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March 21, 2011 | by  | in Arts Film | [ssba]

Looking For Eric

When the seagulls follow the trawler, it’s because they think sardines will be thrown into the
sea. Thank you very much.”

King Eric was a legend to all Manchester United supporters and to everyone else he was, at the very least, a great source of entertainment both on and off the pitch. His perplexing press conference statements (see above) and French charm lend themselves beautifully to the soccer film Looking for Eric.

Eric Cantona plays himself—a flamboyant, retired soccer player who is known as one of the greats—in this quiet, delightful film. He appears in visions to the middle-aged and beleaguered Eric Bishop, a postman who has recently made a misjudged suicide attempt. Plagued with worries over his ex-wife, new granddaughter and increasingly out of control teenage step-sons, Eric turns to his idol Cantona for advice, and what follows is a funny, fulfilling and uplifting story about one man making his way through a midlife crisis (among other things).
Embellished with gaggle of well-meaning and oddly engaging characters, Looking for Eric provides comedy, some fantastic flashbacks to Cantona in action for Manchester United, and above all a sense of reality, grounding itself in the touching relationships developed throughout the film. The script, delivered with the dry wit that only a British film could manage, is both fresh and interesting, and helps the lead cast provide performances that are delivered with an authentic modesty that, unlike many other films of this type, makes them feel like genuine people.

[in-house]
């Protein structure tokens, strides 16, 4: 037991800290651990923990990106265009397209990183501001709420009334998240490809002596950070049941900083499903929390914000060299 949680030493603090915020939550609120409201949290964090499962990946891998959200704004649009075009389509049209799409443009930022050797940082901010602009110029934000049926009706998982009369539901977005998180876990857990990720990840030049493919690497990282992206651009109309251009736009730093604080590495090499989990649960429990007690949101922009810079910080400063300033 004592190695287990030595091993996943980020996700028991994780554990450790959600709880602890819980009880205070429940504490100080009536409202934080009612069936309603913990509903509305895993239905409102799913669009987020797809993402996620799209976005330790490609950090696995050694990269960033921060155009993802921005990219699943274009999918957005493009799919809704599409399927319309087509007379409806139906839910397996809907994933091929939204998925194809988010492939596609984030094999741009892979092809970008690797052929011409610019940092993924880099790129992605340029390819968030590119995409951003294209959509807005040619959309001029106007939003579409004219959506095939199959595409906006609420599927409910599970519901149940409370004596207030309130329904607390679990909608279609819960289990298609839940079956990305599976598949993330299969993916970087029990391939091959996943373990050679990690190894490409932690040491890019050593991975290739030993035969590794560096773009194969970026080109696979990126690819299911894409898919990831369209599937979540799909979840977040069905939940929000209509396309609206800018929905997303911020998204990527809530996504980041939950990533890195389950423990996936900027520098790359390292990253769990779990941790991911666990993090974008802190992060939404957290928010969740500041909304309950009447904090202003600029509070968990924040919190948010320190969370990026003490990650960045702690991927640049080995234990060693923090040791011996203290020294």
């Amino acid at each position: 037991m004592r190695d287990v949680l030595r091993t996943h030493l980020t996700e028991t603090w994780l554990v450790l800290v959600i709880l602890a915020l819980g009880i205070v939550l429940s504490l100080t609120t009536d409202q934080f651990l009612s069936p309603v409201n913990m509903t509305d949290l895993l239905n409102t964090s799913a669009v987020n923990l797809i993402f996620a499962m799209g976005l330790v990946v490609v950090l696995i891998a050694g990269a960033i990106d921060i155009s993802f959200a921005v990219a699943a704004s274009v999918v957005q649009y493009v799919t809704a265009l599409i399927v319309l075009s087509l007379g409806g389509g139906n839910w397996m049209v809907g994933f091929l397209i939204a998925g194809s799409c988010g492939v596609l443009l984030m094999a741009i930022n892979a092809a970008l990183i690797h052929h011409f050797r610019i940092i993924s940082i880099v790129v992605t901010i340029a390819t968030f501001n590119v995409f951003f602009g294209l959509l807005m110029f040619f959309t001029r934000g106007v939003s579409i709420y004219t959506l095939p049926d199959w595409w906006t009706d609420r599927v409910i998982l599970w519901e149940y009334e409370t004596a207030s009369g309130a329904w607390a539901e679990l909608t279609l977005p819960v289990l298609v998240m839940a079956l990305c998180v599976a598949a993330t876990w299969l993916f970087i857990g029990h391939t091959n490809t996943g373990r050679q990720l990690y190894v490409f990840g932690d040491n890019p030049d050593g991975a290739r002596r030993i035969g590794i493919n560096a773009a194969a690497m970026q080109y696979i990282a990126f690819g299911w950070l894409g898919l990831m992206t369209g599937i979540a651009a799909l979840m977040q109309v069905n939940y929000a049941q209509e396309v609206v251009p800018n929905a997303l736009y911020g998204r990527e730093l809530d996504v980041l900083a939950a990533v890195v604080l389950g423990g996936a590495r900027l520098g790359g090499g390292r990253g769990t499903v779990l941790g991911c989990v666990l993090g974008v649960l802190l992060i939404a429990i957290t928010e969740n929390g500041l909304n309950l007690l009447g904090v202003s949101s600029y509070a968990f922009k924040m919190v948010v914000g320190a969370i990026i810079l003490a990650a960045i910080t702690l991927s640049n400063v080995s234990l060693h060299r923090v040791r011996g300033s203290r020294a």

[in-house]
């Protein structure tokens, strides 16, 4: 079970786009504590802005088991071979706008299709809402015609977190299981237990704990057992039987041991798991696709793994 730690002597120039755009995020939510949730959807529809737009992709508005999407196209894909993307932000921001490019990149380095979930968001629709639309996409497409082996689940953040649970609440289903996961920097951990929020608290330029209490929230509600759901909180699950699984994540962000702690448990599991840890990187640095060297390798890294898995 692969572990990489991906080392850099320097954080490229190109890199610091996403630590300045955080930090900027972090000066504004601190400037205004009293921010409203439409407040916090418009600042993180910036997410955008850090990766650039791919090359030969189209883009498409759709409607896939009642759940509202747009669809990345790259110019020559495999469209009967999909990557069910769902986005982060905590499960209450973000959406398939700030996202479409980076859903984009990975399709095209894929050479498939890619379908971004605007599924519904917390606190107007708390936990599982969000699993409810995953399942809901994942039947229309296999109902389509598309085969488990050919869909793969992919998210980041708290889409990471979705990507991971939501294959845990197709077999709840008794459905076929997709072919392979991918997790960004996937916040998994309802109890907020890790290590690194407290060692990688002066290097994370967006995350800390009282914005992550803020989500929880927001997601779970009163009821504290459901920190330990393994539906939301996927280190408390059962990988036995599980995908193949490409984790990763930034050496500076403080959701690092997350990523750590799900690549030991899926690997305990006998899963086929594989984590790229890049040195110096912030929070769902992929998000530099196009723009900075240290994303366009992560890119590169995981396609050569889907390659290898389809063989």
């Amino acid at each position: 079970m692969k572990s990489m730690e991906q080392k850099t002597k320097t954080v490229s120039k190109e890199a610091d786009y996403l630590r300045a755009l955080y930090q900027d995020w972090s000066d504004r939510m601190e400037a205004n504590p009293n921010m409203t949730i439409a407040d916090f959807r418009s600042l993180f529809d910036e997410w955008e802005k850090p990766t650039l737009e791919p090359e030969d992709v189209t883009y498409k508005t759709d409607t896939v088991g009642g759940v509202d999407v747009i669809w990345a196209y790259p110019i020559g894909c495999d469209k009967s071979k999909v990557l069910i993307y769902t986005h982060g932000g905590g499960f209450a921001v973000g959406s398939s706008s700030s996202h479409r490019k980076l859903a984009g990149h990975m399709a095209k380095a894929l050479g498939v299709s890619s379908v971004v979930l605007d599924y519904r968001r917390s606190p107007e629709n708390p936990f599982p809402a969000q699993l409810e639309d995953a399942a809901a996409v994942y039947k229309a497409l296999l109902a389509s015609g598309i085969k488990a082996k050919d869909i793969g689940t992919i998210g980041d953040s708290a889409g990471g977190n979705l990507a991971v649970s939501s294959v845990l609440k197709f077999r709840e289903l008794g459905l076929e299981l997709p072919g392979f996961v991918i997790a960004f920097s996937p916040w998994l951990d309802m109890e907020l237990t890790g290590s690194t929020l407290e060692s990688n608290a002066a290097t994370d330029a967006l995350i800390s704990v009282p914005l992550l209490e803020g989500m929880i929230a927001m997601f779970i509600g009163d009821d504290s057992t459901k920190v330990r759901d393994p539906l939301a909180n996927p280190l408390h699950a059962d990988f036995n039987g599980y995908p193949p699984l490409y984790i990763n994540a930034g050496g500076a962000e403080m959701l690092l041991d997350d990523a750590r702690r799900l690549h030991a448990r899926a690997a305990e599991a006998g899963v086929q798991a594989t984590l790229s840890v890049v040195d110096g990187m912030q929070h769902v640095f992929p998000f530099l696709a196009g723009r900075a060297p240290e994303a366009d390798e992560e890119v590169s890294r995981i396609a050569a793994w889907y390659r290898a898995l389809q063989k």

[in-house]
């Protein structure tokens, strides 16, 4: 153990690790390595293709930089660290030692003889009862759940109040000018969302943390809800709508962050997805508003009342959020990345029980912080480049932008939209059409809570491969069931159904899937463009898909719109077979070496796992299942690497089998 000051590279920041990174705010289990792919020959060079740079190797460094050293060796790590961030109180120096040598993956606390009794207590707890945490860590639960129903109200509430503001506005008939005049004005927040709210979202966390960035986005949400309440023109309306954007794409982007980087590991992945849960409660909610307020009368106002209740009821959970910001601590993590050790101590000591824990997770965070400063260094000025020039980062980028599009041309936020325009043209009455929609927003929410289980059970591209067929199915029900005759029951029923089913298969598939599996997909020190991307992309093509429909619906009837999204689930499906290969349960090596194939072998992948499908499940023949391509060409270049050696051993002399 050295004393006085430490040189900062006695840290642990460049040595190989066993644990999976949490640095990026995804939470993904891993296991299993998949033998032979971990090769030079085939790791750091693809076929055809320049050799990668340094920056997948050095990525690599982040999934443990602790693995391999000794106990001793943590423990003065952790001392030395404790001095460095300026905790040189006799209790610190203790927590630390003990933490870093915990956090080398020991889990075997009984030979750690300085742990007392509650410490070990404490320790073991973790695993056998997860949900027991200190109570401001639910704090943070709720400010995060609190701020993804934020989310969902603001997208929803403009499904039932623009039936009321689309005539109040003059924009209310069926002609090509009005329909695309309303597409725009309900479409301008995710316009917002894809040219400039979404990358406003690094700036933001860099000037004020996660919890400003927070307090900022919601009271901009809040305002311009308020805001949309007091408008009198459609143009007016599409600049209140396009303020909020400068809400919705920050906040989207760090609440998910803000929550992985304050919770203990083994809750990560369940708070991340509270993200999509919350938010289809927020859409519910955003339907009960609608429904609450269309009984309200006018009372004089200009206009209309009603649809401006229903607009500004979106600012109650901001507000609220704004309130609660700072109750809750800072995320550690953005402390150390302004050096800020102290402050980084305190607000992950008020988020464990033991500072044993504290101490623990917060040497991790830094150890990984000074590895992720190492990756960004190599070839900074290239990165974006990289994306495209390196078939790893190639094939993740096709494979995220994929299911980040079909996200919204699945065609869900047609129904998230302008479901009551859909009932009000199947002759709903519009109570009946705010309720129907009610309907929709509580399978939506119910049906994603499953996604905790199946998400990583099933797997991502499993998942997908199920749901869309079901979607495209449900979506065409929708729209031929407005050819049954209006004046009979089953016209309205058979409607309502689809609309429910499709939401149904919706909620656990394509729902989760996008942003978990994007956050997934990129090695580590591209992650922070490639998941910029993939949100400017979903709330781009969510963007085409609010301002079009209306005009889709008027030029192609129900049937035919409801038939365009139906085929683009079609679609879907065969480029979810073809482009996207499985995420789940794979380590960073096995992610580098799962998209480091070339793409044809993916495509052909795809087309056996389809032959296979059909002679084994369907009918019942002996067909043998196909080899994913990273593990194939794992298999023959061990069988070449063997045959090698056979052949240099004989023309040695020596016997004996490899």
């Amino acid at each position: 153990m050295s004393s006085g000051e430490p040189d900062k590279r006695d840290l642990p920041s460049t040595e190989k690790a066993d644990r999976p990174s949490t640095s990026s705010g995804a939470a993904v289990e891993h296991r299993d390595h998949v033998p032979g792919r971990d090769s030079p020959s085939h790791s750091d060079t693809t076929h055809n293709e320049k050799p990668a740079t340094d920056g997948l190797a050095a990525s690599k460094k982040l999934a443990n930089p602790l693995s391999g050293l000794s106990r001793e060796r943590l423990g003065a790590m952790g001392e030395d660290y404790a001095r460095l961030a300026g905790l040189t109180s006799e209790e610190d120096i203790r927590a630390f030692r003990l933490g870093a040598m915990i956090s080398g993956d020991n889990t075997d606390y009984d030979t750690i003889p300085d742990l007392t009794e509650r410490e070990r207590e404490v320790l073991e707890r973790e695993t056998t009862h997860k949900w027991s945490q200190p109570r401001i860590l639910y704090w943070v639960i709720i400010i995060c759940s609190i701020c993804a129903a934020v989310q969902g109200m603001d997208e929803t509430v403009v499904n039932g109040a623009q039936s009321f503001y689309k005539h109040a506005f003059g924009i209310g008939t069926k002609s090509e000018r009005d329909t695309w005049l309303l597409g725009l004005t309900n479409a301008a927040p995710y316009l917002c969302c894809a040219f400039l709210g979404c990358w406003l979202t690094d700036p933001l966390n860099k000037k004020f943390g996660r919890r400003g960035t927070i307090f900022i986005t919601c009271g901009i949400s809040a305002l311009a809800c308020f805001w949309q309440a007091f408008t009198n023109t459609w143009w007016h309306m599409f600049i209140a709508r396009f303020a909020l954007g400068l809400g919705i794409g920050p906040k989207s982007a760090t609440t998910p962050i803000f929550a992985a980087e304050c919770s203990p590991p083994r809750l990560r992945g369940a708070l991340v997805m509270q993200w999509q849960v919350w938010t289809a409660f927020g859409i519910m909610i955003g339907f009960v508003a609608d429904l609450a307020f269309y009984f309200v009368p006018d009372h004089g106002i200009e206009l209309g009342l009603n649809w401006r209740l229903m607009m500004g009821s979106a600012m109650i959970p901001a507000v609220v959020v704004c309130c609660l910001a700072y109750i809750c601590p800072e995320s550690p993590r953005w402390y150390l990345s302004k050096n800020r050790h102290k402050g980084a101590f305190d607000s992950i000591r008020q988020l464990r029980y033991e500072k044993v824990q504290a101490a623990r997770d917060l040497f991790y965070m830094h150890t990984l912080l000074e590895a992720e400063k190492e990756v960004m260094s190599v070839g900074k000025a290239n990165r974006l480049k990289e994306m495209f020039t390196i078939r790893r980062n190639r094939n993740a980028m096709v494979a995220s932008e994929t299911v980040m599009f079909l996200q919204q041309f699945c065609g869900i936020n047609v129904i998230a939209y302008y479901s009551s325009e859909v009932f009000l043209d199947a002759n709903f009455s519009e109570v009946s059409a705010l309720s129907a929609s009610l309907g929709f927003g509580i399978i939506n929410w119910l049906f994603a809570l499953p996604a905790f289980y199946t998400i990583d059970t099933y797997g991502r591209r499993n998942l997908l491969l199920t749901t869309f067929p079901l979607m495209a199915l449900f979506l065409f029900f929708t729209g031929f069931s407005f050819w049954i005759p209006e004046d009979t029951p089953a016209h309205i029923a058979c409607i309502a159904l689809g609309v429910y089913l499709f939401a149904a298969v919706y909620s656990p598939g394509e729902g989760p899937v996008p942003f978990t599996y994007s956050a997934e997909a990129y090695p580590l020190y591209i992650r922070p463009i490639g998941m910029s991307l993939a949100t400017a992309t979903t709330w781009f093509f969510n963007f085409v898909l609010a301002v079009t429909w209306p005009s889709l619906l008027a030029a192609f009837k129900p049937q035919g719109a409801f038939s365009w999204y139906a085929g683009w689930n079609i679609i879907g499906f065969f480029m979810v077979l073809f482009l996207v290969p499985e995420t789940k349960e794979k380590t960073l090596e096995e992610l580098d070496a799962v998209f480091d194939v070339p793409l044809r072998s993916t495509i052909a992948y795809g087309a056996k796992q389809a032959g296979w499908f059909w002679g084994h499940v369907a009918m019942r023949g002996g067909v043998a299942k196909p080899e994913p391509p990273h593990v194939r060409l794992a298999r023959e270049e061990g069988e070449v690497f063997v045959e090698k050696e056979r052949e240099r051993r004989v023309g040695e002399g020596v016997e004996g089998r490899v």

You don’t have to be a United fan, or even particularly into soccer, to enjoy this film. With surprisingly little on-field action it transcends the barriers that ‘sports movies’ so often put up between themselves and any audience who is unfamiliar with the sport. Looking for Eric is essentially a film that explores the depth of family bonds and friendship, using the love of the beautiful game to bind all the elements together in a truly charming film.


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